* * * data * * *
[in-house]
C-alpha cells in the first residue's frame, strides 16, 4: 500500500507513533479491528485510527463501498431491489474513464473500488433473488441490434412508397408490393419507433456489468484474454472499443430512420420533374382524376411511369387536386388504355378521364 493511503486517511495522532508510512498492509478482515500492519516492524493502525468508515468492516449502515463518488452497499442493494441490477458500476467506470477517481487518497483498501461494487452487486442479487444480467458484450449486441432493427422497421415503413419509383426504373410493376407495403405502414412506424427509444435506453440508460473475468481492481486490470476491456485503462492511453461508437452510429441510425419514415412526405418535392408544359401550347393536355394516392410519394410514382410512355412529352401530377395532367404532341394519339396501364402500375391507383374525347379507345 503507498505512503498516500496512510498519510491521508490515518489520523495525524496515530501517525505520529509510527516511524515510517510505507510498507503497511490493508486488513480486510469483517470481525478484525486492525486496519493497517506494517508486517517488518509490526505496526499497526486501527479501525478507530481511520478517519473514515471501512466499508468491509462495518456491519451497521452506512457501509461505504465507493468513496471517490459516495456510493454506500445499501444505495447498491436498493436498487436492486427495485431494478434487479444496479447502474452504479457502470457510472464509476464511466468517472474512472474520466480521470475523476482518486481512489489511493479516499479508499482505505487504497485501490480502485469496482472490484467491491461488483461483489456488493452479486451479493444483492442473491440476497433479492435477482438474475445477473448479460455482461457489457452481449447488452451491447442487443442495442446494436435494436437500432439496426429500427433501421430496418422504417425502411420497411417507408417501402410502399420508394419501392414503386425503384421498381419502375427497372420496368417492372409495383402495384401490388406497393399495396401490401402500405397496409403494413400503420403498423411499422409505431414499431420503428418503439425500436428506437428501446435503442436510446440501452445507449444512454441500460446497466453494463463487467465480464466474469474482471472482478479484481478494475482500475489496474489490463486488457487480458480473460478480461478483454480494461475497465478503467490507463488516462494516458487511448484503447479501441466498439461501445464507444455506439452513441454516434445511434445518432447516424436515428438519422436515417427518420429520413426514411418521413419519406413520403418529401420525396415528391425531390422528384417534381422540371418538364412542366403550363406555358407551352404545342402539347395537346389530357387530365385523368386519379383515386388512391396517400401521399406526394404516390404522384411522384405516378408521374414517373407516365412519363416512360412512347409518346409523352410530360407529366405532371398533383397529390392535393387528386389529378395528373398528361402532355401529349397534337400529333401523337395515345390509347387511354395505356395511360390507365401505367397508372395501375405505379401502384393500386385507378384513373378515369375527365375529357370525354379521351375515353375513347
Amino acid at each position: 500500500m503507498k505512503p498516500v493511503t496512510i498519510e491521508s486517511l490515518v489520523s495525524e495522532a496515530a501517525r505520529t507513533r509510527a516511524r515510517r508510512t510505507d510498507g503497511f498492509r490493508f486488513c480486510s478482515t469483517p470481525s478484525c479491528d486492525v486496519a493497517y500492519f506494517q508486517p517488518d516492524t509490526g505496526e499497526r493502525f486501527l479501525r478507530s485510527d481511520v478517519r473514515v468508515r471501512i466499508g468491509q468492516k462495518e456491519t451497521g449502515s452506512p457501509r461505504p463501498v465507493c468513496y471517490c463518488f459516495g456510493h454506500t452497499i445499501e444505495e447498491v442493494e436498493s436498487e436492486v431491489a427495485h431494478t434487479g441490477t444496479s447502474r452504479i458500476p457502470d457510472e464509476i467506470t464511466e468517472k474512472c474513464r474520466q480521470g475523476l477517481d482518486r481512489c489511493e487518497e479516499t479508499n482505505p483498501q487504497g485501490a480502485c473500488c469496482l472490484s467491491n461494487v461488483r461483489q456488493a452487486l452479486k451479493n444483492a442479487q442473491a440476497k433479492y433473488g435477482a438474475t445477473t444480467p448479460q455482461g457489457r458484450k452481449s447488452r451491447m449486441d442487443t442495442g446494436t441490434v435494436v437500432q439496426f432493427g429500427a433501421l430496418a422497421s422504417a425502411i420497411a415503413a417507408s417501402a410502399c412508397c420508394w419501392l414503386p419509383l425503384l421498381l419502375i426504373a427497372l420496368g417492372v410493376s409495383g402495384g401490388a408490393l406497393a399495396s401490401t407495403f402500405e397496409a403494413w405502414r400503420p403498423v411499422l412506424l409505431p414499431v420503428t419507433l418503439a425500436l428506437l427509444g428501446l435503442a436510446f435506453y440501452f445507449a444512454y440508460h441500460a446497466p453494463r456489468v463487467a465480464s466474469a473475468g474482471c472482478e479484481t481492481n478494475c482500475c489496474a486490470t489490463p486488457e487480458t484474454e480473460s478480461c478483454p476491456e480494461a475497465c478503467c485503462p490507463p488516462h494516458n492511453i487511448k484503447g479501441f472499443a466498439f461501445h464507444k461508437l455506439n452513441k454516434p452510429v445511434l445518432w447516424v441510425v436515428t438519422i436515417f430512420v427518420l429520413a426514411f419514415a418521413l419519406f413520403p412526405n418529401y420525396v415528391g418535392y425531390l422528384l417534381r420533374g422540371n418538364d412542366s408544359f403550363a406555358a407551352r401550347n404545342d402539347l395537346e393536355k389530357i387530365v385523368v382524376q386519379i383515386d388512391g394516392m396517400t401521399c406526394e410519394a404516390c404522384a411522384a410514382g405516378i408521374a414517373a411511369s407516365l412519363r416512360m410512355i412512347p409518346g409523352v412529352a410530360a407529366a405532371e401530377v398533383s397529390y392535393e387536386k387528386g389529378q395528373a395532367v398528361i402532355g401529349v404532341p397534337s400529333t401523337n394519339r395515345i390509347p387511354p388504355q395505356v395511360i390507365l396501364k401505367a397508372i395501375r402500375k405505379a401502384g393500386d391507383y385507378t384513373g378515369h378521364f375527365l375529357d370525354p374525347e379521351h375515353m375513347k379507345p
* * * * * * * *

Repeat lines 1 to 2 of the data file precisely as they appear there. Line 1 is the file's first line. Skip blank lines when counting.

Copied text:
[in-house]
C-alpha cells in the first residue's frame, strides 16, 4: 500500500507513533479491528485510527463501498431491489474513464473500488433473488441490434412508397408490393419507433456489468484474454472499443430512420420533374382524376411511369387536386388504355378521364 493511503486517511495522532508510512498492509478482515500492519516492524493502525468508515468492516449502515463518488452497499442493494441490477458500476467506470477517481487518497483498501461494487452487486442479487444480467458484450449486441432493427422497421415503413419509383426504373410493376407495403405502414412506424427509444435506453440508460473475468481492481486490470476491456485503462492511453461508437452510429441510425419514415412526405418535392408544359401550347393536355394516392410519394410514382410512355412529352401530377395532367404532341394519339396501364402500375391507383374525347379507345 503507498505512503498516500496512510498519510491521508490515518489520523495525524496515530501517525505520529509510527516511524515510517510505507510498507503497511490493508486488513480486510469483517470481525478484525486492525486496519493497517506494517508486517517488518509490526505496526499497526486501527479501525478507530481511520478517519473514515471501512466499508468491509462495518456491519451497521452506512457501509461505504465507493468513496471517490459516495456510493454506500445499501444505495447498491436498493436498487436492486427495485431494478434487479444496479447502474452504479457502470457510472464509476464511466468517472474512472474520466480521470475523476482518486481512489489511493479516499479508499482505505487504497485501490480502485469496482472490484467491491461488483461483489456488493452479486451479493444483492442473491440476497433479492435477482438474475445477473448479460455482461457489457452481449447488452451491447442487443442495442446494436435494436437500432439496426429500427433501421430496418422504417425502411420497411417507408417501402410502399420508394419501392414503386425503384421498381419502375427497372420496368417492372409495383402495384401490388406497393399495396401490401402500405397496409403494413400503420403498423411499422409505431414499431420503428418503439425500436428506437428501446435503442436510446440501452445507449444512454441500460446497466453494463463487467465480464466474469474482471472482478479484481478494475482500475489496474489490463486488457487480458480473460478480461478483454480494461475497465478503467490507463488516462494516458487511448484503447479501441466498439461501445464507444455506439452513441454516434445511434445518432447516424436515428438519422436515417427518420429520413426514411418521413419519406413520403418529401420525396415528391425531390422528384417534381422540371418538364412542366403550363406555358407551352404545342402539347395537346389530357387530365385523368386519379383515386388512391396517400401521399406526394404516390404522384411522384405516378408521374414517373407516365412519363416512360412512347409518346409523352410530360407529366405532371398533383397529390392535393387528386389529378395528373398528361402532355401529349397534337400529333401523337395515345390509347387511354395505356395511360390507365401505367397508372395501375405505379401502384393500386385507378384513373378515369375527365375529357370525354379521351375515353375513347